13 October 2010 ~ 0 Comments

Harsh Immigration Laws Not Limited to Arizona

The first half of 2010 was a tough legislative year for immigrant rights. While undocumented youth may have scored some symbolic victories through escalated actions, state legislatures enacted some of the toughest immigration laws in recent times. Latina counts that 44 state legislatures enacted 314 immigration laws and resolutions, most of them were undoubtedly anti-immigrant. While Arizona has taken a lot of criticism for SB 1070, other states with similarly harsh measures escaped public condemnation and scrutiny. States increasingly crafting their own immigration laws and creating a patchwork of different laws in 50 states is precisely why we need comprehensive immigration reform from the federal government.

Nebraska: Signed into law last year, LB 403 went into effect this year, requiring mandatory e-verify from state and local governments. The law is designed to waste millions in ensuring that undocumented immigrants do not receive public benefits. On a local scale, the city of Fremont barred businesses from hiring undocumented immigrants and prohibited landlords from renting to them. Governor Heineman has stated that he would like to push for a law similar to SB 1070 if re-elected this Fall. Things have certainly changed since Republican Senators a decade ago banded together against the enforcement of federal immigration laws in the workplace.

Oklahoma: This state has had an Arizona-type immigration law on the books for quite a while called the Oklahoma Taxpayer and Citizen Act. Besides asking officials to verify immigration status based on reasonable suspicion, the legislation sought to ban undocumented immigrants from accessing public benefits. But it turns out that even after spending millions in enforcement, it had minimal impact because undocumented immigrants were not seeking public benefits in the first place. Oklahoma was, however, successful in creating a climate of fear in Latino communities, and maybe that was the real purpose of the legislation.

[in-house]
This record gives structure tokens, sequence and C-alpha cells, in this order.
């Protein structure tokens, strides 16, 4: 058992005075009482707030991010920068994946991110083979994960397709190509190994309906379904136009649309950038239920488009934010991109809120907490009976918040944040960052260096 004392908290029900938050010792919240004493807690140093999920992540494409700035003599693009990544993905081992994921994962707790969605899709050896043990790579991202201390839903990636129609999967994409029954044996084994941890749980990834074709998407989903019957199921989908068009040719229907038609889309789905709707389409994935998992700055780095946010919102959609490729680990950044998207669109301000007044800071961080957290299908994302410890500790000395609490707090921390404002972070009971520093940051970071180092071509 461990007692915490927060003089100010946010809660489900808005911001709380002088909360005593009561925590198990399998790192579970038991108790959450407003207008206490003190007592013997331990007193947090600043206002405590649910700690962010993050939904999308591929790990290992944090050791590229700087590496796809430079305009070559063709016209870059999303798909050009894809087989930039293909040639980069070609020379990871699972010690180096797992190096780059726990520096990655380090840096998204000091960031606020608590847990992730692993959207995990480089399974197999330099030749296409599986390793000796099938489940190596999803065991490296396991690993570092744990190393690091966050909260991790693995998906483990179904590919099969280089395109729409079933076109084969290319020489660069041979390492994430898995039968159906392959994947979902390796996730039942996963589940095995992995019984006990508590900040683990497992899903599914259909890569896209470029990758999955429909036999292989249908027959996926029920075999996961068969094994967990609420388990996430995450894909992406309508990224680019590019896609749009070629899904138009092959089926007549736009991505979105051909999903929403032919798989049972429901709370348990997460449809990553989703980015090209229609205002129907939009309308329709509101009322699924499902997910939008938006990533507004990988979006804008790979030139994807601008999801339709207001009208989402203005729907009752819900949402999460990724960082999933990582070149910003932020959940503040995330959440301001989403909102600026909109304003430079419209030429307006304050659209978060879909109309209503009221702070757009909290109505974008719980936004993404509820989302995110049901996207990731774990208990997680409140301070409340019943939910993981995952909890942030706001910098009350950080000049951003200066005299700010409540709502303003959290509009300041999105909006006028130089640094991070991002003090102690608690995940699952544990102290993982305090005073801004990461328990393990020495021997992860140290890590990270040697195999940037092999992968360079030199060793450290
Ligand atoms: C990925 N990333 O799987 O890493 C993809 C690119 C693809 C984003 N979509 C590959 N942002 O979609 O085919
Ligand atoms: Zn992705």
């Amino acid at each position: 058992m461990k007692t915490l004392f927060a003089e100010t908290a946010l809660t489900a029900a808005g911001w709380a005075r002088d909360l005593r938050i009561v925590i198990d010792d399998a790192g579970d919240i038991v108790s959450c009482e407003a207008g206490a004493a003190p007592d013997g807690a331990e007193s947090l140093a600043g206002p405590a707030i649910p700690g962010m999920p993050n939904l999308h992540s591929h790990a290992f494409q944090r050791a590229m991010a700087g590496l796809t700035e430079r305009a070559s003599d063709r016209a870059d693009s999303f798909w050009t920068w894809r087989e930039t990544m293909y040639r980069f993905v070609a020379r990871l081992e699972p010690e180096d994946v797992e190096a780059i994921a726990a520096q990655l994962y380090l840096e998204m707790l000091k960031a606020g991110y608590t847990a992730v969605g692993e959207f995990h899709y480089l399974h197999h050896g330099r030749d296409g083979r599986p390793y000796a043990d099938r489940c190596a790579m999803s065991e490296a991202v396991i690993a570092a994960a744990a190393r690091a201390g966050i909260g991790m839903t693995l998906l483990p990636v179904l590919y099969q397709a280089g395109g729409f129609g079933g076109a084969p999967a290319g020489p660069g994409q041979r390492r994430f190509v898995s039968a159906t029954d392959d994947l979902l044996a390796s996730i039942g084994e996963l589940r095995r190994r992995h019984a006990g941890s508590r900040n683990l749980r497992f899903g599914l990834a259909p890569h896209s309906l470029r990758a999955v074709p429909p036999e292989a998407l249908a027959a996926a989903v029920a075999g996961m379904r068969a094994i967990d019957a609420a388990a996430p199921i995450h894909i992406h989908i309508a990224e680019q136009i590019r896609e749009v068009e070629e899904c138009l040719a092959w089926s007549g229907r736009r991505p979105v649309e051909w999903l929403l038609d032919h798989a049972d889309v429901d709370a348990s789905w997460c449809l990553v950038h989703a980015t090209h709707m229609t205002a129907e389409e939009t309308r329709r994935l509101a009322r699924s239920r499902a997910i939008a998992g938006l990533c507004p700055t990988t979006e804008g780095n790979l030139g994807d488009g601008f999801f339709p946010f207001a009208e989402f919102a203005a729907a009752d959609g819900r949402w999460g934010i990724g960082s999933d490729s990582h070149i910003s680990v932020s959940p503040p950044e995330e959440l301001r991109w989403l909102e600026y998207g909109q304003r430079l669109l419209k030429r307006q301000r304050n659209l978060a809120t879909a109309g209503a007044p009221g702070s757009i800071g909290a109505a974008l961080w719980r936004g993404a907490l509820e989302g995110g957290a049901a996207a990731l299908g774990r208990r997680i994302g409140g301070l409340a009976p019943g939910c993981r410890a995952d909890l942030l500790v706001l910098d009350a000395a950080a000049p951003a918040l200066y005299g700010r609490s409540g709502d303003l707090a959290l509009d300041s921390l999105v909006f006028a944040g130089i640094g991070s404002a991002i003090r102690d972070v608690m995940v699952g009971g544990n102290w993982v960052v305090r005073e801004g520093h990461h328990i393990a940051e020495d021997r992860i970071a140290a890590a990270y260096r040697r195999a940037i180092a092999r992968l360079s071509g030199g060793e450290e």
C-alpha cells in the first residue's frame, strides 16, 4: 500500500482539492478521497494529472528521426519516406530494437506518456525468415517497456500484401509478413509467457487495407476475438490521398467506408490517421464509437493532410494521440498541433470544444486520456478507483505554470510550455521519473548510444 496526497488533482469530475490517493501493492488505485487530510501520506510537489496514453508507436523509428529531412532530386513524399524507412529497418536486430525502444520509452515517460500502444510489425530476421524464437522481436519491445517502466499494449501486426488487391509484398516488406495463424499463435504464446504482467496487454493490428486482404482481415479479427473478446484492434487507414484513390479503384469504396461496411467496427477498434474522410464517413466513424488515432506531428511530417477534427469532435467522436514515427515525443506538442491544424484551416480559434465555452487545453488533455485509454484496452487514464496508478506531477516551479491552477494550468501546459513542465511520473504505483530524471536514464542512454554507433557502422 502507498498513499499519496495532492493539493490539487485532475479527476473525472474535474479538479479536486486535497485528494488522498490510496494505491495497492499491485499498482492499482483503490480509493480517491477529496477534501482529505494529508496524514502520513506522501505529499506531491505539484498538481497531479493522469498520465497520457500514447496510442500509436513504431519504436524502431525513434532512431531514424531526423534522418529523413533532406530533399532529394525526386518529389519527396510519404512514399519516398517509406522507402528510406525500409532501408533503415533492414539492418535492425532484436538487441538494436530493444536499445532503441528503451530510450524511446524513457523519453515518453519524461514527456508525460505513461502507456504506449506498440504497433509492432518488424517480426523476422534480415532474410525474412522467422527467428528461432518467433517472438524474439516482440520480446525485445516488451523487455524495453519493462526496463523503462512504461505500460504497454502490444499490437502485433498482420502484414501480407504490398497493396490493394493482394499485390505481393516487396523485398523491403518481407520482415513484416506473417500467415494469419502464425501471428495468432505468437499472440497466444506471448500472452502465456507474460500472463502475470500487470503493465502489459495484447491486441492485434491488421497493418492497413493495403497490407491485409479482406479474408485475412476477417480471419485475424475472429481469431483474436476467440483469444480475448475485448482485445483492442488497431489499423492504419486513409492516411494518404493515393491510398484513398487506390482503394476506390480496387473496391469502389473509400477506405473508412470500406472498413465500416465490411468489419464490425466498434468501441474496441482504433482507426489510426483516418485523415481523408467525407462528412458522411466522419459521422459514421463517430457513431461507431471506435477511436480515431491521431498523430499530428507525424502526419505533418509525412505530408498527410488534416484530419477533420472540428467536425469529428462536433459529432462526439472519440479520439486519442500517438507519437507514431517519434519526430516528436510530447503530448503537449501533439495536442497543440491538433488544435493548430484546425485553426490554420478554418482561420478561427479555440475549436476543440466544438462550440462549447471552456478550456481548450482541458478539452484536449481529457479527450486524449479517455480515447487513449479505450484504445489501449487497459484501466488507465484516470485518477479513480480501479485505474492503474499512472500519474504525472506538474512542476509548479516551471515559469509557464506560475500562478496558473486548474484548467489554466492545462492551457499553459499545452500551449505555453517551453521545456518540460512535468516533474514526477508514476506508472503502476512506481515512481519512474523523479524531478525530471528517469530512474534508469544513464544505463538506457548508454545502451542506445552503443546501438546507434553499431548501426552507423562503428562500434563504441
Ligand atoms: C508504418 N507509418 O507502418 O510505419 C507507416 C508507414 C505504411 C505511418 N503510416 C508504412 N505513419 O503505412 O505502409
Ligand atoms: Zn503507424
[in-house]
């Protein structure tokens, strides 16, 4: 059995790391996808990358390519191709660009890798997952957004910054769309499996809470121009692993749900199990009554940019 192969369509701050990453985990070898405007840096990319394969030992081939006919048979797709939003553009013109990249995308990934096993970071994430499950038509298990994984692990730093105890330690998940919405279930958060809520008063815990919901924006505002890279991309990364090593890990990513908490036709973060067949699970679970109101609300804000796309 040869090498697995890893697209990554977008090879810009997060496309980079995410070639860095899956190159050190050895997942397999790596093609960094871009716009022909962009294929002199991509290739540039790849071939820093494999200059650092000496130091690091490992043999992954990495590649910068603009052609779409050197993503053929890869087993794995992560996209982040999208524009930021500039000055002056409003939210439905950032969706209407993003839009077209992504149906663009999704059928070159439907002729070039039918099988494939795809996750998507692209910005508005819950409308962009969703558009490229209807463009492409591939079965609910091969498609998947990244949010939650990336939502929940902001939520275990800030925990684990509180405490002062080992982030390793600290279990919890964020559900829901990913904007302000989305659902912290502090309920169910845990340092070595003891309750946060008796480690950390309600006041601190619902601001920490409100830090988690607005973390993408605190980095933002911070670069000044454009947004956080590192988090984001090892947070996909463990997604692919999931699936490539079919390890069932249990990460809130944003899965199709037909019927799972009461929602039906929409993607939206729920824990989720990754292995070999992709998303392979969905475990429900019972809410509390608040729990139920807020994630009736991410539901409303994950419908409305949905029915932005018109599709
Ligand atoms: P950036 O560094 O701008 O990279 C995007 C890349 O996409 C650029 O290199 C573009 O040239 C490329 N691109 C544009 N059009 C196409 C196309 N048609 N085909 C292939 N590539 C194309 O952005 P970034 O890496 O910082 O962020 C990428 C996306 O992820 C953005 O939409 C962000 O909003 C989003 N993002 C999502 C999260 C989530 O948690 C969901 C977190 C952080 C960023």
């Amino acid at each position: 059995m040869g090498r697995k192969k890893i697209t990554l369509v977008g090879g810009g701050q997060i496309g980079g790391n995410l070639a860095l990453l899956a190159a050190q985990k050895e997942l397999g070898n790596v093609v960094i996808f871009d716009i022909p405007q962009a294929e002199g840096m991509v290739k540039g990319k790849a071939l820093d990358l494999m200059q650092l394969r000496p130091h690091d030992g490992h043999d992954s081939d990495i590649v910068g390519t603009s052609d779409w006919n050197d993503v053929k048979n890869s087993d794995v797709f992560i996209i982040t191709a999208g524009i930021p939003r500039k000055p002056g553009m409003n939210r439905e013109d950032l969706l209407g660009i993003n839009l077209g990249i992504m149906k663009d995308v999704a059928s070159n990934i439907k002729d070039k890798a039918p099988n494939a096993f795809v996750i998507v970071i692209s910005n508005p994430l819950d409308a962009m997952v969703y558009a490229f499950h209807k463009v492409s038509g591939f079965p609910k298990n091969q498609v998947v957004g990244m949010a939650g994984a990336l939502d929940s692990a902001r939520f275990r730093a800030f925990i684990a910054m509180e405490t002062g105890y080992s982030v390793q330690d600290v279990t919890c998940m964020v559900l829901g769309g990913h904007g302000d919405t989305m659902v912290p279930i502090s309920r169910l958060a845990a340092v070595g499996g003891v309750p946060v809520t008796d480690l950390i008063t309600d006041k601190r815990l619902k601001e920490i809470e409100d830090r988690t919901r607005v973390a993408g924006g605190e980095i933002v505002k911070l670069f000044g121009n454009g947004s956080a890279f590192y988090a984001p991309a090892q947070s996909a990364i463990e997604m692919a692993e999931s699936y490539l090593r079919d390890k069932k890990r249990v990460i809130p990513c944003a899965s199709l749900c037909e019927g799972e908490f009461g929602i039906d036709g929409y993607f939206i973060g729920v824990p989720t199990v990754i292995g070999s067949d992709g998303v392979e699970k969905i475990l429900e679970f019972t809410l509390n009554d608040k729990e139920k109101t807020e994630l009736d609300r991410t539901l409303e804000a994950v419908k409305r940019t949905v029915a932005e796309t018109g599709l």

Mississippi: The Mississippi Employment Protection Act makes it a felony for undocumented workers to accept work in the state with a penalty of up to five years in prison and a $10,000 fine. For employers, the penalty is a little less severe: loss of eligibility for state contracts for up to three years, along with some civil fines. The law also demonstrates the hypocrisy of America with regards to undocumented immigrants. There is no liability imposed on individual homeowners who hire undocumented immigrants for non-commercial work such as gardening and baby-sitting. Apparently, Mississippi can only tolerate immigrants at the lowest rungs of the social ladder and not in direct competition with them in the workplace.

Word is out that even states like California may see a ballot initiative in the near future that seeks to implement anti-immigration attrition laws in the state. The recent anti-immigrant laws in the states above are a result of a new wave of immigration sweeping that country that can neither be characterized as black nor white. Historically, this country has not treated racial and ethnic differences with the most tolerance, so it may be a while before things simmer down and people realize what is fundamentally true: besides the white massacre of indigenous peoples, immigrants have always been good for the growth and prosperity of America.

Photo Credit: Cain and Todd Benson

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